I couldn't sleep all night on the day when her bone ashes was stored in my military base. I had been proud of serving my country, Korea, but the strong skepticism started suffocating me after I witnessed this case and met her family.
In my assumption,n my opinion, loneliness is the hardest thing to endure. The Korean military is very closed society and always demands 'obedience'. None of soldiers freely complain about irrational rules and aspects. The She probably knew that there wasn't a place where she could retell her story in the Korean military. My condolences.
A female prosecutor, 서지현, appeared on JTBC 뉴스룸 and gave a testimony regarding sexual harassment by a former senior Justice Ministry official. First of all, I'd like to give a big applause to her bravery. As a woman living in the current Korean society, it is difficult to speak about her experience of sexual harassment. I hope the truth will be disclosed and the offenders will be punished as severely as possible.
Female prosecutor
Korean-military  suicide  Korean-suicide  Korean-conscription  Korean-sexual-harassment  sexual-harassment 
12 weeks ago by thegrandnarrative
The NBA needs to send a no-tolerance message to Mark Cuban, Mavericks — The Undefeated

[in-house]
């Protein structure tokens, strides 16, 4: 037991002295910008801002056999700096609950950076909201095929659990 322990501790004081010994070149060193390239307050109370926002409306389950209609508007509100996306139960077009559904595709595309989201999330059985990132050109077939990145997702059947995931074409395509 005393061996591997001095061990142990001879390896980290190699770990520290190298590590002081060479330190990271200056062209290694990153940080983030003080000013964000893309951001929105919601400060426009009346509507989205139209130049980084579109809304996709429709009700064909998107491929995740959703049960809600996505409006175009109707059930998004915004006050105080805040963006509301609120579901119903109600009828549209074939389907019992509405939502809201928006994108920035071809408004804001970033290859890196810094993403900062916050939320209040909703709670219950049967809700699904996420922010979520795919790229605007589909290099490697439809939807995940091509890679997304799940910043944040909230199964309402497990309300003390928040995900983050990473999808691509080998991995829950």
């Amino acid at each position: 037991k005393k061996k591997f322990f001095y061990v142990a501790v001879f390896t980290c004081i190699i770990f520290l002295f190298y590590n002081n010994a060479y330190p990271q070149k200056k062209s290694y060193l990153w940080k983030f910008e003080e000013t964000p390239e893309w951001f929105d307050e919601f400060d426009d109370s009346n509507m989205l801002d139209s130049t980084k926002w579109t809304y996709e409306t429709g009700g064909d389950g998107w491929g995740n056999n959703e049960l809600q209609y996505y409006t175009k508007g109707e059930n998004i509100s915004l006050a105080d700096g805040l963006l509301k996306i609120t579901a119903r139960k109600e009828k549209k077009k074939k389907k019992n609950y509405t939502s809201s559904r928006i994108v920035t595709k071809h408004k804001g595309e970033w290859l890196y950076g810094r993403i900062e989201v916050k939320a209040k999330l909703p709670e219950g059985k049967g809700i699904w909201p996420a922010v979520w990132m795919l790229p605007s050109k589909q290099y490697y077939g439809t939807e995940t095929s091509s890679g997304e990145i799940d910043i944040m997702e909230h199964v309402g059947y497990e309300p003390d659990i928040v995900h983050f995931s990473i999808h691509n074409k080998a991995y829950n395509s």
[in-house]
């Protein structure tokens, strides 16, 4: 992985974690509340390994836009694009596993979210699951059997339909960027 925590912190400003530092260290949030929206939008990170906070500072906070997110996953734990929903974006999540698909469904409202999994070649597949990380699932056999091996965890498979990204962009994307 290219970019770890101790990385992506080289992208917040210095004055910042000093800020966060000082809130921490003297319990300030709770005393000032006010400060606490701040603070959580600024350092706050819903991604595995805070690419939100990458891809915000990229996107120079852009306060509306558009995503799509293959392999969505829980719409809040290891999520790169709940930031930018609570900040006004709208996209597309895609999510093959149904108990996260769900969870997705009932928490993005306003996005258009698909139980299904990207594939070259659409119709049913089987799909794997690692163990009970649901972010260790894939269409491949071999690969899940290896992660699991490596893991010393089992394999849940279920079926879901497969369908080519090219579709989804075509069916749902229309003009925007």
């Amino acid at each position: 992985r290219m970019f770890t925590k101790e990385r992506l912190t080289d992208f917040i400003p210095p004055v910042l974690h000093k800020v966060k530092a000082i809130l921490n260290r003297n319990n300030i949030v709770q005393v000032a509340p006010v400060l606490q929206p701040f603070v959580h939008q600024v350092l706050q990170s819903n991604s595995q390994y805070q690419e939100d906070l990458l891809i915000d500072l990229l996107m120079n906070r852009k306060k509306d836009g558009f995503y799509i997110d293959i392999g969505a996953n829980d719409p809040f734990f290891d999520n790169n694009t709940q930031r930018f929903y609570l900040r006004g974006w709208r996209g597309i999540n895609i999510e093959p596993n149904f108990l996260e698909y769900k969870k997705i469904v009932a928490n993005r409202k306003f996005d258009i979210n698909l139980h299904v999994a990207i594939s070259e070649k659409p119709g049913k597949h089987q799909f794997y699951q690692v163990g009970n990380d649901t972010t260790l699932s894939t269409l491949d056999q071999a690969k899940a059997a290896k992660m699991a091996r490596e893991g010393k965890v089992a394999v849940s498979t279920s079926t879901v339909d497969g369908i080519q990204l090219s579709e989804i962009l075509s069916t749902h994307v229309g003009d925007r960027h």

Cuban also said he did not fire Sneed because “he would go out there and get hired again and do it somewhere else.”

“That’s what I was truly afraid of and that was the discussion we had internally,” Cuban said. “It was a choice between just firing him and making sure that we had control of him.”

So not only did Cuban choose to believe Sneed over an abused woman, he then made the conscious decision to be more concerned about a man who beat women rather than the women who were actually abused.

That’s disgusting.
nba  mark-cuban  the-undefeated  jemelle-hill  sexual-harassment  sexual-assault 
12 weeks ago by yolandaenoch
What We Don’t Talk About When We Talk About #MeToo | The Nation
The language, the lists, the insouciance about false accusations… As a nation we have been shocked to the core, only to be shocked repeatedly, and to feel as fearful and powerless as ever...The repetition should disturb us. As citizens of the biggest prison state, the leading exporter of violence, we should consider how even arguments against violence may be colonized by it. When Wendy Kaminer, Zephyr Teachout, Masha Gessen, and others warned about the indifference to due process, women from Socialist Worker to The Washington Post scoffed. Ana Marie Cox in the Post: “The courts aren’t where our national conversation is taking place so let’s not dither about the dangers of proclaiming guilt or innocence.”
due-process  carceral-state  sexual-harassment 
12 weeks ago by altoii
If Only Quoting Women Were Enough - The New York Times